The bill will have to go back to the Senate due to changes the House made.

Job training

The House agreed with the Senate to increase funding by $4 million for job training programs under the Department of Business and Economic Affairs.

Senate Bill 2 would use money from the Unemployment Compensation Fund to boost programs aimed at retraining state workers.

Supporters said the program will provide needed help to workers who no longer have the skills needed in today’s marketplace, while having no to little effect on what employers pay into the fund.

But opponents claim the bill will increase the costs to employers and is not needed in today’s nearly full employment economy.

The bill, approved on a 207-140 vote, goes to the governor.

Elderly exploitation

The House approved allowing financial advisors and brokers to delay transactions if they suspect it may not be in their client’s best interest. Senate Bill 252 is similar to laws in several other states and sets a procedure brokers or advisors must follow to report a possible case of exploitation.

The bill, which is favored by regulated brokers and advisors, “provides that the broker-dealer ‘may’ promptly notify the Secretary of State and any third-party previously authorized by the account holder, as long as that person is not the one suspected of exploitation,” said Rep. Lucy Weber, D-Walpole.

The bill, approved on a 289-54 vote, goes to the governor.

School discrimination

The House gave final approval to a bill that prohibits discrimination in public schools. Senate Bill 263 was initially approved by the House and sent to the Judiciary Committee to determine if alternative penalties were needed, but the committee decided not to change the bill.

The bill prohibits discrimination in public schools based on age, sex, gender identity, sexual orientation, race, color, marital status, familial status, disability, religion or national origin.

Any person who believes they have been discriminated against, may bring a civil action against the school, or school district in superior court.

The bill, approved on a 211-141 vote, goes to the governor.

Fertility care

The House believes insurance companies should cover fertility treatments for group insurance plans.

Supporters of Senate Bill 279 say treatment is very expensive and affects one in six couples, noting treatment can often cost $90,000 or more.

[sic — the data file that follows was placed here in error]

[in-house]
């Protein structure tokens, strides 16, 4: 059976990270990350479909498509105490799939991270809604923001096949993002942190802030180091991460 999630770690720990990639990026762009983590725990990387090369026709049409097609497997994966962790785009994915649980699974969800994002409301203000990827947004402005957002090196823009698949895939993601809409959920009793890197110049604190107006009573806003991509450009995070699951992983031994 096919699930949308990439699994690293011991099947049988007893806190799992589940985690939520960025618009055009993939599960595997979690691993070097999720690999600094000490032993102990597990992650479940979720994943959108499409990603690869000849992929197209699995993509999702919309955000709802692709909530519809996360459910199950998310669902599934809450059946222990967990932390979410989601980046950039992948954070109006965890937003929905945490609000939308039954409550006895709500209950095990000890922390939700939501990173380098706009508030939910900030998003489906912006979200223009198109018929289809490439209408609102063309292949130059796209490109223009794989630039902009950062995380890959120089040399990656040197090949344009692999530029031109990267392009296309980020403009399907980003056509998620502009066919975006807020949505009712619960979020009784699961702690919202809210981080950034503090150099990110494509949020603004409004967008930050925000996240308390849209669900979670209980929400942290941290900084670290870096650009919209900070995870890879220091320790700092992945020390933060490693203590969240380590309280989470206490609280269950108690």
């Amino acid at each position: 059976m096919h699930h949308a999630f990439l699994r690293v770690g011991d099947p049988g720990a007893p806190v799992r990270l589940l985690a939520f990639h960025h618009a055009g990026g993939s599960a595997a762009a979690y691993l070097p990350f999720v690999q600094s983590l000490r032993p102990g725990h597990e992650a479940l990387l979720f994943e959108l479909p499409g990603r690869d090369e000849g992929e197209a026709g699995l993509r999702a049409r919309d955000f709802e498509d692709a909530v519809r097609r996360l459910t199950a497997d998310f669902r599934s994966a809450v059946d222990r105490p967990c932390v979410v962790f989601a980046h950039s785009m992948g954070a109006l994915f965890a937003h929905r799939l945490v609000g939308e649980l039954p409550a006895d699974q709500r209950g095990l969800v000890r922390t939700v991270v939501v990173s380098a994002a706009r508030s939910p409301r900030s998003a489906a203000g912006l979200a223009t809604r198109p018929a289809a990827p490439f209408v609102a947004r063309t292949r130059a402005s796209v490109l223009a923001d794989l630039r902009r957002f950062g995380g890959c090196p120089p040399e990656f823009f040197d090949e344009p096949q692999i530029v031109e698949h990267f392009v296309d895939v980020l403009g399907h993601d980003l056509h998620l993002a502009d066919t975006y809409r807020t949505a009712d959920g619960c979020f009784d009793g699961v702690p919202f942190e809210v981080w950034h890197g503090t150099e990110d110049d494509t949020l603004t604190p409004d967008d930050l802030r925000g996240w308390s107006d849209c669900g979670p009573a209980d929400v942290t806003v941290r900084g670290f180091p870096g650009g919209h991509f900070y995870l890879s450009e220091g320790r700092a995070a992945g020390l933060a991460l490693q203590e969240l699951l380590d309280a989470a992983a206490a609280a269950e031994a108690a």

“(Infertility) is a disease just like diabetes and cancer,” said Rep. Christy Bartlett, D-Concord, “and in many cases it is treatable.”

But opponents said the coverage will be very expensive for insurers and that will raise the cost of insurance for everyone.

The bill, which passed on a 210-147 vote, will go back to the Senate due to changes the House made.

House approved:

Senate Bill 105 to require contributions and receipts to gubernatorial inauguration committees be made through their treasurers, limits individual contributions to $10,000 and requires backup receipts for expenditures of more than $1,000 to the candidate or members of his or her family.

Senate Bill 292 requires the Department of Health and Human Services commission to report annually on the implementation of the state’s new 10-year mental health plan, including shortfalls and recommended solutions beginning Sept. 1.

Senate Bill 156 clarifies that individual business partners or members of a limited liability company (LLC) are subject to the same political contribution restrictions as individual contributors to a political campaign. The bill is intended to stop multiple contributions from LLCs that are owned by the same person or company. The bill, approved on a 212-139 vote, goes to the governor.

Senate Bill 235 requires the legislature to have a sexual assault policy and procedures and allows for an independent investigator when necessary. The bill also requires a procedure to notify chief-of-staffs of complaints, while protecting those who file and remove politics from the process. The bill was approved on a 207-139 vote and goes back to the Senate due to changes the House made.

The House killed:

Senate Bill 66 which would prohibit Secretary of State candidates from contributing to anyone running for political office. The bill results from the Secretary of State race before this session between Secretary of State Bill Gardner and former Executive Councilor Colin Van Ostern. The bill was killed on a 224-125 vote.

The House meets again Thursday to finish acting on Senate bills this session and will meet again June 13 to establish conference committee to negotiate with the Senate over different versions of bills including the budget.

Garry Rayno may be reached at garry.rayno@yahoo.com.